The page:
steepholm (steepholm) wrote,

A Rubbish Policy

So, the Government is scrapping the so-called bin tax that would have charged people extra for costs of putting their waste in landfill. Instead, they're introducing a scheme that's been pioneered in the constituency of Windsor and Maidenhead, where customers who recycle a lot are given "reward points" that can be redeemed at shops.

In general I'm in favour of promoting carrots at the expense of sticks, but this idea strikes me as rather absurd - if the aim is to reduce waste, that is. Yes, of course people should recycle, but - well, for the sake of argument let's say that a household recycles a third of its waste. Imagine that it then increases its overall consumption. The two thirds that it doesn't recycle will be increased by twice as much as the third it does recycle - but because it's recycling more it will be rewarded rather than penalized, despite sending more to landfill than it did before. And, to cap it all, it will be rewarded in the form of vouchers that it can spend to increase its consumption still further!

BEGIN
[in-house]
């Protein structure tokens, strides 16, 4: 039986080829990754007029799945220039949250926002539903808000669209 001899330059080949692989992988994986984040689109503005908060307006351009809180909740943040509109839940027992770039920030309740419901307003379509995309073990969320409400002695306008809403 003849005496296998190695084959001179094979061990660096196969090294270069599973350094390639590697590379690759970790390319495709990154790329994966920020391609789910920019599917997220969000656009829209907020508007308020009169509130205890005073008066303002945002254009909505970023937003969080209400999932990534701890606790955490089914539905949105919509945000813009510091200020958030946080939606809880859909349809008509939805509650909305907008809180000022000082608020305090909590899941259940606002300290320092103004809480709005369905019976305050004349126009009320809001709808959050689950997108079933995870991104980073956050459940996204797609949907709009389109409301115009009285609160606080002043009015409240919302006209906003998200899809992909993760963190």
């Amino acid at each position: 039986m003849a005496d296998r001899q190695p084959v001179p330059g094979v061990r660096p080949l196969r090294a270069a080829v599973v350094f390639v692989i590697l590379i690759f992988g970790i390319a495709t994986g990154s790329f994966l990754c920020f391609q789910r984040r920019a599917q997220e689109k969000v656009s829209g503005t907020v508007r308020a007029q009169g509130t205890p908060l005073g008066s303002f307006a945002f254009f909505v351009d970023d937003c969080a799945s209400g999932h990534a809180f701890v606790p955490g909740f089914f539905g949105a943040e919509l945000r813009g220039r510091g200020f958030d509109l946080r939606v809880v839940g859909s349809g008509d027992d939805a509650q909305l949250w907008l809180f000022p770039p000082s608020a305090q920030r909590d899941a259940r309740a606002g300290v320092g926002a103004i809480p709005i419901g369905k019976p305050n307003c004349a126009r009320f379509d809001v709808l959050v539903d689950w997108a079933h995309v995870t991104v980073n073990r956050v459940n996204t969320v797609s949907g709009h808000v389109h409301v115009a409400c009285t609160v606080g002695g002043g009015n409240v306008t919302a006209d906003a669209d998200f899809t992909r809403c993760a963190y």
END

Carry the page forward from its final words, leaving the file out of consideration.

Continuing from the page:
I can see why Windsor and Maidenhead didn't want to come down heavy on big consumers - after all, that council happens to have Eton College and the Queen amongst its council tax payers. But as a policy to get the British to consume less overall, this makes no sense. Perhaps the coming lean kine years will do the trick?

(Incidentally, I will scream if I hear another person say on Radio 4, as I did just now, that it's time we paid the bill for the years of self-indulgence and largess that we enjoyed for the last decade, where "we all took it for granted" that we'd have a couple of foreign holidays a year, and go out to restaurants a few times a week, etc etc. Maybe this was true of the people they interview on Radio 4, but it wasn't true for some of us!)
Tags: current affairs
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